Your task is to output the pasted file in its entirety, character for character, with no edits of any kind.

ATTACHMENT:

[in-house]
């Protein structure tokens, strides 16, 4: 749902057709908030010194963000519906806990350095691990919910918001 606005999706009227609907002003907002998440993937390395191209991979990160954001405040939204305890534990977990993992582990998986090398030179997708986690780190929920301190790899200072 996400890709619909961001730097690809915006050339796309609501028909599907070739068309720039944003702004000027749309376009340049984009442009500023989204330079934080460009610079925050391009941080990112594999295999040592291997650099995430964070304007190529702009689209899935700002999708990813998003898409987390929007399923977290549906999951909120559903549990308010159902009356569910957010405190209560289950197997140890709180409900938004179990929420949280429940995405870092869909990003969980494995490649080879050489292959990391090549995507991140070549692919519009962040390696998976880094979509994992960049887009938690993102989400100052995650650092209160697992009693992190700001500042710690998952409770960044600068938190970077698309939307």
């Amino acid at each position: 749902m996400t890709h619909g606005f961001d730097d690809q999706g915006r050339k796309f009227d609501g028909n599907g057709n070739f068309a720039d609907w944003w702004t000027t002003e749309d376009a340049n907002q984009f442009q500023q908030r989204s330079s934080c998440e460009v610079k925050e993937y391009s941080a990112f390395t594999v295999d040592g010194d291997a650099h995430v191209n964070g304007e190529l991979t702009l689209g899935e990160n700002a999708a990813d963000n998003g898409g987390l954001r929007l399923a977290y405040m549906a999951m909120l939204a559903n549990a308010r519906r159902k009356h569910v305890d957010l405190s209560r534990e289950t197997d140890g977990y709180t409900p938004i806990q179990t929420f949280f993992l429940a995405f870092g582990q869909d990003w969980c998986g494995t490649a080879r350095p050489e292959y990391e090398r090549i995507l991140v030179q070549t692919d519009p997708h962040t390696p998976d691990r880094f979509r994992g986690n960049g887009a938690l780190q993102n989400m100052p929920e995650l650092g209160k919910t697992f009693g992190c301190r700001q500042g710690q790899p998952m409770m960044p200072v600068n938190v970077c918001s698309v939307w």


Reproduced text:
[in-house]
């Protein structure tokens, strides 16, 4: 749902057709908030010194963000519906806990350095691990919910918001 606005999706009227609907002003907002998440993937390395191209991979990160954001405040939204305890534990977990993992582990998986090398030179997708986690780190929920301190790899200072 996400890709619909961001730097690809915006050339796309609501028909599907070739068309720039944003702004000027749309376009340049984009442009500023989204330079934080460009610079925050391009941080990112594999295999040592291997650099995430964070304007190529702009689209899935700002999708990813998003898409987390929007399923977290549906999951909120559903549990308010159902009356569910957010405190209560289950197997140890709180409900938004179990929420949280429940995405870092869909990003969980494995490649080879050489292959990391090549995507991140070549692919519009962040390696998976880094979509994992960049887009938690993102989400100052995650650092209160697992009693992190700001500042710690998952409770960044600068938190970077698309939307």
């Amino acid at each position: 749902m996400t890709h619909g606005f961001d730097d690809q999706g915006r050339k796309f009227d609501g028909n599907g057709n070739f068309a720039d609907w944003w702004t000027t002003e749309d376009a340049n907002q984009f442009q500023q908030r989204s330079s934080c998440e460009v610079k925050e993937y391009s941080a990112f390395t594999v295999d040592g010194d291997a650099h995430v191209n964070g304007e190529l991979t702009l689209g899935e990160n700002a999708a990813d963000n998003g898409g987390l954001r929007l399923a977290y405040m549906a999951m909120l939204a559903n549990a308010r519906r159902k009356h569910v305890d957010l405190s209560r534990e289950t197997d140890g977990y709180t409900p938004i806990q179990t929420f949280f993992l429940a995405f870092g582990q869909d990003w969980c998986g494995t490649a080879r350095p050489e292959y990391e090398r090549i995507l991140v030179q070549t692919d519009p997708h962040t390696p998976d691990r880094f979509r994992g986690n960049g887009a938690l780190q993102n989400m100052p929920e995650l650092g209160k919910t697992f009693g992190c301190r700001q500042g710690q790899p998952m409770m960044p200072v600068n938190v970077c918001s698309v939307w």